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Clash over US HFC regulations

The United States Environmental Protection Agency (EPA) is being sued for rolling back hydrofluorocarbon (HFC) leak prevention and repair requirements from 2016. 

The lawsuit, filed by the international non-profit Natural Resources Defense Council (NRDC), is hoped to prevent the move as part of ongoing efforts to ease the climate crisis.

HFCs are extremely powerful greenhouse gases and contribute considerably to global warming, so reduced monitoring and leak prevention could cause significant environmental damage. 

“This rollback makes no sense, except to the Trump EPA in its unrelenting drive to put polluters ahead of people,” said David Doniger, senior strategic director of the climate and clean energy program at the NRDC.

“The EPA would rather allow these easily prevented HFC emissions equal to carbon pollution from 625,000 cars hit the atmosphere every year, than require technicians take reasonable steps to find and fix leaks.”

Originally, the Obama administration’s rules had sensibly applied the same leak-prevention requirements for ozone-depleting chlorofluorocarbon (CFCs) refrigerants to HFCs.

In February, however, the Trump administration finalised a “baffling” rollback of this regulation.

Among those supportive of the move were numerous organisations, including a coalition consisting of companies such as Boeing, BP America, Intel and Procter & Gamble.

At the time, the NRDC estimated that the rollback would cause additional carbon emissions equivalent to those of one million cars while saving the entire industry a total of just $24 million ($A35 million) a year.

Spread over the thousands of businesses affected, the individual saving would be a pittance.

The new filing against the Trump administration’s EPA follows another victory in the NRDC in April, which resulted in the same administration being forced to reinstate HFC usage limits. 

In 2015, the EPA had removed a range of HFCs from its approved chemicals list for various sectors, due to chemicals’ high global warming potential.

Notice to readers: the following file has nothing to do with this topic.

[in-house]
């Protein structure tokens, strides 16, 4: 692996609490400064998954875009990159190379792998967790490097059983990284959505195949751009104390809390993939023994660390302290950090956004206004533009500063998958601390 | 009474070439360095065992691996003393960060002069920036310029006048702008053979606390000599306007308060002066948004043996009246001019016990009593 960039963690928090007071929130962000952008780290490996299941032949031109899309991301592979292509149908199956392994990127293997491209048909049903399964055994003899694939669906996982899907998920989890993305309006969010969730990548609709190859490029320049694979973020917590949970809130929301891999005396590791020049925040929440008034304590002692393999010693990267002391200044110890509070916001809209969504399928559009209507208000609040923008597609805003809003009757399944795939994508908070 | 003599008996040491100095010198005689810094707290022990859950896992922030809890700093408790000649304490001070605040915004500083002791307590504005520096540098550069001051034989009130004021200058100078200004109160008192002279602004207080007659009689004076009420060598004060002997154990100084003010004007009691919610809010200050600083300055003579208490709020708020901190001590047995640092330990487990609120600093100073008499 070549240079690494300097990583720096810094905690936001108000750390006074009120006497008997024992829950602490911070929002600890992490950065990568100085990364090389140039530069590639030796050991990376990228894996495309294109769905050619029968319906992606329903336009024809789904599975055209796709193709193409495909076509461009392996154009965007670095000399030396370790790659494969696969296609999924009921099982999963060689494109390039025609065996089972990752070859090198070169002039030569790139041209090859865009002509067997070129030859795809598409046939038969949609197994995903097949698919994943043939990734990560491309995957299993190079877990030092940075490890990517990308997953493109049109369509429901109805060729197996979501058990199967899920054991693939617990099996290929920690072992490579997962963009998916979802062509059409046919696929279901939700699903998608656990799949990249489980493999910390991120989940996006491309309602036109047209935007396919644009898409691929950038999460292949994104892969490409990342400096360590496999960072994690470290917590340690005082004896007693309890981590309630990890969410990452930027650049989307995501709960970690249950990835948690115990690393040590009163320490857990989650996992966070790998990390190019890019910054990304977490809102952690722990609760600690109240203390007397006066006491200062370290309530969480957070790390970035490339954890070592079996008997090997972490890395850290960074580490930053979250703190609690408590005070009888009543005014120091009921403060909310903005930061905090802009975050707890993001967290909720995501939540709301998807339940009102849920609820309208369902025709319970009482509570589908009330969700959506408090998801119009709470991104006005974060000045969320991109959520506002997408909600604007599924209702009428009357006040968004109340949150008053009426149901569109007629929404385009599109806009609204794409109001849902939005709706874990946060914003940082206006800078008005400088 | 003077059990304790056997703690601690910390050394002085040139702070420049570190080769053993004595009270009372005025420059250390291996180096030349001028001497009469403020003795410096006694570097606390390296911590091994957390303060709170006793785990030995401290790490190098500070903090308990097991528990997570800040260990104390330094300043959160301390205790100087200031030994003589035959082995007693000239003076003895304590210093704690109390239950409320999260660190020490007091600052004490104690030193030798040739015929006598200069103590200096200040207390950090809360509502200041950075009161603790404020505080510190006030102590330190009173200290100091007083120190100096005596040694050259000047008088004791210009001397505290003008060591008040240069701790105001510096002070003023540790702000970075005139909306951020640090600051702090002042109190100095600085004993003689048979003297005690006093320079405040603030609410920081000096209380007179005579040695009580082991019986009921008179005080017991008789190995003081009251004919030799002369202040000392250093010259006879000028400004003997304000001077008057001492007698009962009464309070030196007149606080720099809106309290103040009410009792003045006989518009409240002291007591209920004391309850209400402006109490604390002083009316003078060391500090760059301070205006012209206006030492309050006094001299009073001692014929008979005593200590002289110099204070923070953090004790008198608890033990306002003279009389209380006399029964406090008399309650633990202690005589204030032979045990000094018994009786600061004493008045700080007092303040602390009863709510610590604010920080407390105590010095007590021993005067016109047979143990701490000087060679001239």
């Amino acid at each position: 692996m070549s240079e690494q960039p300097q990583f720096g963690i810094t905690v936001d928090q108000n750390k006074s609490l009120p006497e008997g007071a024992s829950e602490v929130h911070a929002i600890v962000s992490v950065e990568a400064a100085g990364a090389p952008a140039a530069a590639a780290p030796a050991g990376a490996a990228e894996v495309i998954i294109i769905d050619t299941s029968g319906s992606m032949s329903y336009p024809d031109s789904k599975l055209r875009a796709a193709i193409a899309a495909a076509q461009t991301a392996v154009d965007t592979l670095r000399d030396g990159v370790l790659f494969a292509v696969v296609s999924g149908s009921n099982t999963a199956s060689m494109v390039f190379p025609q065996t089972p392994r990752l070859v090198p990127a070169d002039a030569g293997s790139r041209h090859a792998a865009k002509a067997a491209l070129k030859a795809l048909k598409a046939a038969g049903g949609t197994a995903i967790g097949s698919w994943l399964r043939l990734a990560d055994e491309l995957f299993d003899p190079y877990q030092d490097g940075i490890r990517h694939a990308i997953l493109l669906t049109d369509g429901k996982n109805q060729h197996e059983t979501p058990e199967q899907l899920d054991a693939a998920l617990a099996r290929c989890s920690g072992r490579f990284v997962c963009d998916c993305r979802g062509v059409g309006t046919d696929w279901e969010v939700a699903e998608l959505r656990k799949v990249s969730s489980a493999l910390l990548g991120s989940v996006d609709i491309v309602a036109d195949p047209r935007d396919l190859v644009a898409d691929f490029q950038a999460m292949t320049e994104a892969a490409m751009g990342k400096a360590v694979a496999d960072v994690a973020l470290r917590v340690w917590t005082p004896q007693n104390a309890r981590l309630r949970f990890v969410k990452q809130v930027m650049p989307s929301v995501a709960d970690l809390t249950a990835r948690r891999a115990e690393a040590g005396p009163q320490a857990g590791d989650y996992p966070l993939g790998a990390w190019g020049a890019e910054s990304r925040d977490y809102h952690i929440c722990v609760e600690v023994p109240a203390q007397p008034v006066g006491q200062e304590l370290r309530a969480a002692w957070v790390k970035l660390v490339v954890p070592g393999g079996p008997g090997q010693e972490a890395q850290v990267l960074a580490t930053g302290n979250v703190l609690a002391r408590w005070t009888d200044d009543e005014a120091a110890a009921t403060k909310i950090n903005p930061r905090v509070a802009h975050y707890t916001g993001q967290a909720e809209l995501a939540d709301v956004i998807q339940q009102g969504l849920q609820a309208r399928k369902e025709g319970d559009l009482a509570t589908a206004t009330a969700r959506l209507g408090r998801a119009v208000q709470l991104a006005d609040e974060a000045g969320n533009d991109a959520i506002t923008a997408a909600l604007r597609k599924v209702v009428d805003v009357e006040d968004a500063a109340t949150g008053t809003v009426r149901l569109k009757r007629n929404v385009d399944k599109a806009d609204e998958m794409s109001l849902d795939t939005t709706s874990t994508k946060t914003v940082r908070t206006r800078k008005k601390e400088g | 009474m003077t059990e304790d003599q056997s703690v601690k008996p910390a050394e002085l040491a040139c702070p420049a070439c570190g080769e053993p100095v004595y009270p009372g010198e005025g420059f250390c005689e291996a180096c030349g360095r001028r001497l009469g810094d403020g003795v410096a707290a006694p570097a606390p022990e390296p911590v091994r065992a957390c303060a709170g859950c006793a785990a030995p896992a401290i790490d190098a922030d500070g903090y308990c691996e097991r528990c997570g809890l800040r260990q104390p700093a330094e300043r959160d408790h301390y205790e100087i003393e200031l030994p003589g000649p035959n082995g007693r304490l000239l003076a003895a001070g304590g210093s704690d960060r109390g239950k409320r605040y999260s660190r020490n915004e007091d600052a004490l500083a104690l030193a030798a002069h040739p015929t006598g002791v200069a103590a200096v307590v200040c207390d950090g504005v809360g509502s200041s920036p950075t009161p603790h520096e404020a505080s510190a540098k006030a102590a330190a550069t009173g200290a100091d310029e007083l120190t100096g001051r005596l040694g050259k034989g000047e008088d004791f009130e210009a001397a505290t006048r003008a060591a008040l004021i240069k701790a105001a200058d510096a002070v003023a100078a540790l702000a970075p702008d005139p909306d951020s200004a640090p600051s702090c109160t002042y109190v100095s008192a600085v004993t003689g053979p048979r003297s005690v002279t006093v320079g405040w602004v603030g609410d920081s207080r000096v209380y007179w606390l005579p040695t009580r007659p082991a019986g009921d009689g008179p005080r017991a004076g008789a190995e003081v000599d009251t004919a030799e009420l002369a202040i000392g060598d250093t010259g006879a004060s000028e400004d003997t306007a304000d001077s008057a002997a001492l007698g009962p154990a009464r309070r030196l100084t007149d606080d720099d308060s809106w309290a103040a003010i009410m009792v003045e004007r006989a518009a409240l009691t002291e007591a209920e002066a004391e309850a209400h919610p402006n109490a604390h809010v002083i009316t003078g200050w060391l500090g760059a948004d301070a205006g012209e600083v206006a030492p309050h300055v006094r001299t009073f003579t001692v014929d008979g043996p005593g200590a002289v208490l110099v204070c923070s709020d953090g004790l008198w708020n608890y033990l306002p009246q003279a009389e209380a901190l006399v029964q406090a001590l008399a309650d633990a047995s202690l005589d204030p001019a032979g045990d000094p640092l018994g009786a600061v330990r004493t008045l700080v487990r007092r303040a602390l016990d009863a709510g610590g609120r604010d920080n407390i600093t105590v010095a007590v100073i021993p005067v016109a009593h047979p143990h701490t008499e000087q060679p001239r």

Subsequent lawsuits from chemical companies resulted in this legislation being partially overturned but, in 2018, new “guidance” from the EPA suspended the HFC regulations entirely. Thanks to the NRDC’s actions, those rules have now been reinstated.

“The court’s decision restores common-sense restrictions on HFC use that EPA had illegally removed,” said Peter DeMarco, attorney at the Natural Resources Defense Council.

“EPA must ensure that, as companies complete their transition away from ozone-depleting substances, they switch to alternatives safer than climate-polluting HFCs.”

The NRDC has now filed 112 lawsuits against the Trump administration. So far, 72 cases have been settled – and the NRDC has won 90 per cent of them. 

Overall GHGs fall in Japan but HFCs rise

GREENHOUSE gas emissions are continuing to fall in Japan, according to a report from the Ministry of Environment and the National Institute for Environmental Studies. 

The report states that total greenhouse gas (GHG) emissions in the fiscal year 2018 fell by 3.9 per cent compared with FY 2017.

This is primarily attributed to a drop in energy-related carbon dioxide emissions resulting from low-carbon electricity and reduced usage.

Total GHG emissions in Japan have fallen from a peak of 1410 megatonnes of CO2 equivalents (MtCO2eq) in 2013 to 1240Mt in 2018. 

However, the report shows that hydrofluorocarbon (HFC) refrigerant emissions have risen to 2.1MtCO2eq – a 4.7 per cent increase over 2017.

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